April 21, 2000

Conference set to examine Medicare’s future

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Conference set to examine Medicare's future

Some of the brightest minds in health care will gather in Nashville next month to probe the future of the nation's Medicare program.

Sponsored by Vanderbilt University Medical Center, "Medicare Futures: A Conference to Refine the National Debate on Medicare," will be held from 8 a.m. to 5:30 p.m. on Monday, May 1 at Loews Vanderbilt Plaza. Attendance is by invitation only.

Dr. Harry R. Jacobson, vice chancellor for Health Affairs, will host the conference, which offers attendees the opportunity to gain insight into — as well as challenge — the perspectives of national leaders in federal health care policy.

"We hope the conference can help refine the national debate on Medicare reform," Jacobson said. "And we hope this diverse group of thinkers can find common perspectives to analyze proposals for change and evaluate their impact on the cost and quality of care in Medicare."

The need for Medicare reform is great. Cuts in the federal health care program due to the Balanced Budget Act of 1997 continue to leave VUMC and the rest of the nation's teaching hospitals in a financial stranglehold. For VUMC alone, it's projected that the total negative financial impact of the BBA over the course of the next four years will exceed $45 million. Medicare reimbursement to hospitals has been set so low by the BBA that many of the best hospitals in the country and in Tennessee are failing financially.

The Vanderbilt conference on Medicare will be broken down into three sessions featuring numerous panels. Among the questions panels will address are: What are the underlying assumptions about the solvency of the Medicare program and are the data sound? What are the most significant issues in Medicare today? How can quality of care be improved? What reform approaches are likely to generate a high level of agreement? Can reform strategies encourage better quality in the practice of medicine and can they promote greater efficiency?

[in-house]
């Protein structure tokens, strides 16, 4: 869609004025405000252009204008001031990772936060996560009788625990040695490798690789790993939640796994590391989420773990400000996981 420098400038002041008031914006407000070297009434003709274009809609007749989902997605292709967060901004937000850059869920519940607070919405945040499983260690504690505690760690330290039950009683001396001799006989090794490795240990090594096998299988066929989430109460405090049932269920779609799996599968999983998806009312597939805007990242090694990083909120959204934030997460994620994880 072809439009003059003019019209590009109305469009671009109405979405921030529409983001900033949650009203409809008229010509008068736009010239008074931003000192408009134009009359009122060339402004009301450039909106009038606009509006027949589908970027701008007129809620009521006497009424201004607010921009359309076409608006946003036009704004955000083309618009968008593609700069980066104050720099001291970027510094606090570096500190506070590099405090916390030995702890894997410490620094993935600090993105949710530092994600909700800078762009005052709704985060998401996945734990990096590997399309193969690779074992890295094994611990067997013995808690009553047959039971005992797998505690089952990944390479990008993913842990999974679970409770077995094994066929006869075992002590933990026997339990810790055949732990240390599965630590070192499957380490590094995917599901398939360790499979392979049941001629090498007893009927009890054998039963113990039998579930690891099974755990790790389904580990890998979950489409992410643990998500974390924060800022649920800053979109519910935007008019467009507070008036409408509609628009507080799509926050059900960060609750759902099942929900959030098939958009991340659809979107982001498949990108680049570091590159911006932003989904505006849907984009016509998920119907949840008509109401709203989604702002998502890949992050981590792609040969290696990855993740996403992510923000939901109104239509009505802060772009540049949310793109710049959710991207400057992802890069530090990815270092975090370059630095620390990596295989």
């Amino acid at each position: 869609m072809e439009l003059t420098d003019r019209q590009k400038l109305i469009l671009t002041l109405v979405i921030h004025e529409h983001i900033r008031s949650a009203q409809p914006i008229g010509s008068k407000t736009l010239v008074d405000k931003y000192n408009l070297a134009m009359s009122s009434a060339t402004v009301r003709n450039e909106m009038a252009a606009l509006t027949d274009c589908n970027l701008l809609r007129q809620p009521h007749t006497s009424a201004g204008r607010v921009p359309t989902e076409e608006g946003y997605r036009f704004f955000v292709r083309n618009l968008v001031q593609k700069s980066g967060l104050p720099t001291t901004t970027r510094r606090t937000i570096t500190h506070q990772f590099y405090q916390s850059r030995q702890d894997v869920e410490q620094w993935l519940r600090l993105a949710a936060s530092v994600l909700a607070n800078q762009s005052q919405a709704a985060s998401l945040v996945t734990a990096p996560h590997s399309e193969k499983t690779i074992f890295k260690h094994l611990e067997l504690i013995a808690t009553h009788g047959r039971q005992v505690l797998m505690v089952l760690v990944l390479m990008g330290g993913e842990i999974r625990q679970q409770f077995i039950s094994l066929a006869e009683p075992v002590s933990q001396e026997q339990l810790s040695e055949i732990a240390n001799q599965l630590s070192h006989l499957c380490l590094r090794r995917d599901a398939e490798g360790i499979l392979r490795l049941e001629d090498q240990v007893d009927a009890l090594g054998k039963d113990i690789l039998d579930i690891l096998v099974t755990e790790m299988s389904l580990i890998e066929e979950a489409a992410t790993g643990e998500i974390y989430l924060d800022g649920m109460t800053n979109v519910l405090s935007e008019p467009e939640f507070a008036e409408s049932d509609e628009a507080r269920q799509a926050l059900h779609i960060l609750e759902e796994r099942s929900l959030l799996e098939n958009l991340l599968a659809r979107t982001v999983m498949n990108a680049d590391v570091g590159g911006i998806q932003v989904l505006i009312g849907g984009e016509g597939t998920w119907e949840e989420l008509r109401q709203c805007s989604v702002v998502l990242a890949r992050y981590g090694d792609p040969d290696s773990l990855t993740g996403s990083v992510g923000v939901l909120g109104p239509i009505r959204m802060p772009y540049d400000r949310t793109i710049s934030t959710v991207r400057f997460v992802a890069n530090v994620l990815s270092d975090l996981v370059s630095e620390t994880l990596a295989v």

The keynote speaker for the event will be Dr. John Eisenberg, director of the Agency for Healthcare Research and Quality. Eisenberg will also give a talk at VUMC on May 1 at noon in 208 Light Hall. His presentation, "Doing What is Right for Patient Safety," will examine the implications of the recent Institute of Medicine Report on medical erros.

Other panelists at the Medicare Futures conference will include:

• Stuart Altman, Ph.D., Sol C. Chaikin Professor of National Health Policy, Florence Heller School, Brandeis University;

• Dr. David Chin, principal, PriceWaterhouseCoopers;

• Richard Cowart, chair of the health law department, Baker, Donelson, Bearman & Caldwell;

• Richard D'Amaro, chairman and CEO, Greyston Net.com;

• John Goodman, Ph.D., president, National Center for Policy Analysis;

• Michael S. Hamilton, national director, health care advisory services, Ernst & Young LLP;

• Regina Herzlinger, D.B.A., Nancy R. McPherson Professor of Business Administration, Harvard University Graduate School of Business;

• Chris Jennings, deputy assistant to the President for Health Policy Development;

• Richard Jones, president of government programs, United Healthcare;

• Larry Lewin, founder, the Lewin Group;

• Kevin Outterson, health law department, Baker, Donelson, Bearman & Caldwell;

• John Rother, director of legislation and public Policy, AARP;

• Deborah Steelman, Steelman and Associates;

• Dr. John E. Wennberg, director, Center for the Evaluative Clinical Sciences, Dartmouth Medical School;

• Gail Wilensky, Ph.D., John M. Olin Senior Fellow, Project Hope and chair, Medicare Payment Advisory Commission.